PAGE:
EN

5.12.2002

Teruel is a NUTS III terrritorial unit and so cannot be eligible for Objective 1. In view of its socioeconomic problems the entire province has Objective 2 eligibility for the current programming period, population density being one of the eligibility criteria for this Objective. The province’s particular situation has already been taken into consideration in the single programming document for Aragon. Further, low population density areas are given specific treatment in the regional State aid system guidelines. First, low population density is a sufficient criterion for regional aid to be eligible for exceptional treatment under Article 87(3)(c) of the EC Treaty. Second, the maximum level of investment aid that can be granted in such regions has been set at 30 % net grant equivalent instead of the 20 % that is the normal rule. These provisions cover all of the province of Teruel. To establish a solid and transparent legal basis the Commission in February 2001 adopted a proposal for a Parliament and Council Regulation on establishment of a common classification of Territorial Units for Statistics (NUTS) (2). This has been the subject of a report to Parliament and is at present under discussion in the Council. One of its purposes is to secure application of objective criteria in the definition of Member States’ regions in order to guarantee impartiality and comparability when regional statistics are compiled. For Spain Annex II to the proposal places the Autonomous Communities at NUTS level II. For the purpose of defining cohesion policy for the period after 2006 the Commission with publication of the Second Report on Economic and Social Cohesion (3) launched a wide-ranging debate. In the report the Commission examines as a possible priority for future cohesion policy zones with grave geographical or natural handicaps, including low population density. The debate is in progress and in due time the Commission will in the Third Cohesion Report make proposals to the Council and Parliament on the best way of taking account of these specific factors in regional policy.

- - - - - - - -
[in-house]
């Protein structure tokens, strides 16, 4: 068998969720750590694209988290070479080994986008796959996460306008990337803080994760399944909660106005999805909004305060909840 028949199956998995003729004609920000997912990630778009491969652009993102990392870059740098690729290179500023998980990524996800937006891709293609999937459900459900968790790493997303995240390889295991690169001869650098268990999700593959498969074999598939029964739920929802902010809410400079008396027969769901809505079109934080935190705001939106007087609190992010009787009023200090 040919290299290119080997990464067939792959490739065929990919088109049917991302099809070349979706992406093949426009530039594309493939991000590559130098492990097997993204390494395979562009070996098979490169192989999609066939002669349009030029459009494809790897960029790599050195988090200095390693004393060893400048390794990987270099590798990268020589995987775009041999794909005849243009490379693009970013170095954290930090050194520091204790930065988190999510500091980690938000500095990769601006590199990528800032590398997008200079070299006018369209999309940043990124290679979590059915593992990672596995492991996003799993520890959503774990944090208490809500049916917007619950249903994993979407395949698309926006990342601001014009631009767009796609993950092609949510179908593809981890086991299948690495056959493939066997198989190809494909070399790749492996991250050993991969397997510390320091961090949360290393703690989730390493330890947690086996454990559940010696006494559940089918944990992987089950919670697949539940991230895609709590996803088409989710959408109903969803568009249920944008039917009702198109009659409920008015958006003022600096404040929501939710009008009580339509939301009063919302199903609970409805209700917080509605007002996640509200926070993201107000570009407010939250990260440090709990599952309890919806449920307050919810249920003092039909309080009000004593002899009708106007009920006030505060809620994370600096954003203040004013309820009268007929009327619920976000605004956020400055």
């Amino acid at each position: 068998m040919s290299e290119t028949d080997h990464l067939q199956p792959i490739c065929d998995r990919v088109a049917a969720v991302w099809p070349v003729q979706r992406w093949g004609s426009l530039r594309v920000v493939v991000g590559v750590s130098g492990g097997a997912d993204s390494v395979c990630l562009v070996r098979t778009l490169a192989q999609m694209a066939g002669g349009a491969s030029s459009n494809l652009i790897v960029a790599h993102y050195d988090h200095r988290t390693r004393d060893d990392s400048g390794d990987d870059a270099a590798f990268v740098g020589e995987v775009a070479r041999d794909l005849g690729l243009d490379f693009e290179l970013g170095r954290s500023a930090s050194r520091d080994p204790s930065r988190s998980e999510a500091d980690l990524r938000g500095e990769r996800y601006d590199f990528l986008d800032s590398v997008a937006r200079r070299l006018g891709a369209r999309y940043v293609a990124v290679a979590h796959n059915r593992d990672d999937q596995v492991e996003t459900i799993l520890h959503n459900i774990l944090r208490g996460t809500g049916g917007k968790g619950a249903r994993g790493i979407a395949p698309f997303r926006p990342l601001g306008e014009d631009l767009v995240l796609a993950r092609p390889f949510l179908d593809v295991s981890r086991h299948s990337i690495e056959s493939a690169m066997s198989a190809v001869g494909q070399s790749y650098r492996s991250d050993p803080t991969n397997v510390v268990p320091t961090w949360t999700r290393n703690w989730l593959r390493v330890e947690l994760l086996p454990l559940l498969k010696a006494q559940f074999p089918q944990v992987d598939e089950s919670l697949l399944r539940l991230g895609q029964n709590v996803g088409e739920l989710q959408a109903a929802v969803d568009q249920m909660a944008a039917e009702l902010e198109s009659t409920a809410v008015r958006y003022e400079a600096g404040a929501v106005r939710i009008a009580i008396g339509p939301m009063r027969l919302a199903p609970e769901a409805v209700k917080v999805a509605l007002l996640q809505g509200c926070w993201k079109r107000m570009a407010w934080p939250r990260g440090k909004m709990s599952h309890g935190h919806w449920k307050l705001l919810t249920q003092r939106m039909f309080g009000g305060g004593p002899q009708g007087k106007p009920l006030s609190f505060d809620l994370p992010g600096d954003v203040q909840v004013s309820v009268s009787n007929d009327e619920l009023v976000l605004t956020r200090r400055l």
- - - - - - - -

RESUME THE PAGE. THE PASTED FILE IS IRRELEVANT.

(1) OJ L 161, 26.6.1999. (2) OJ C 180 E, 26.6.2001. (3) COM(2001) 24 final.

(2002/C 301 E/144)

WRITTEN QUESTION E-1351/02 by Alexander de Roo (Verts/ALE) and Erik Meijer (GUE/NGL) to the Commission (13 May 2002)

Subject: Alternative routes for the Sofia-Kulata motorway For the construction of the Sofia-Thessaloniki motorway, Bulgaria has opted for a route through the valley of the Struma near the town of Kresna. Originally, five variant routes were prepared, but it seems that the only variant to which consideration has genuinely been given is widening and alteration of the existing motorway which follows the course of the Struma river via the Kresna gorge. The Commission is undoubtedly aware of the existence of the E-79 Highway Sofia-Kulata Motorway Feasibility Study & Design (SPEA Ingegneria Europea, November 2000), which rules out two possible routes for the planned motorway because they would be too expensive. The two alternative routes outside the Kresna valley are not described at all. 1. What does the Commission think of the quality of this study, which is two pages long and was drawn up using EUR 394 000 in funding from PHARE? In answer to written questions by Erik Meijer (E-3147/00 (1)) and Alexander de Roo (E-0220/01 (2)), the Commission referred to an EIA report which was to be drawn up and which was duly published at the end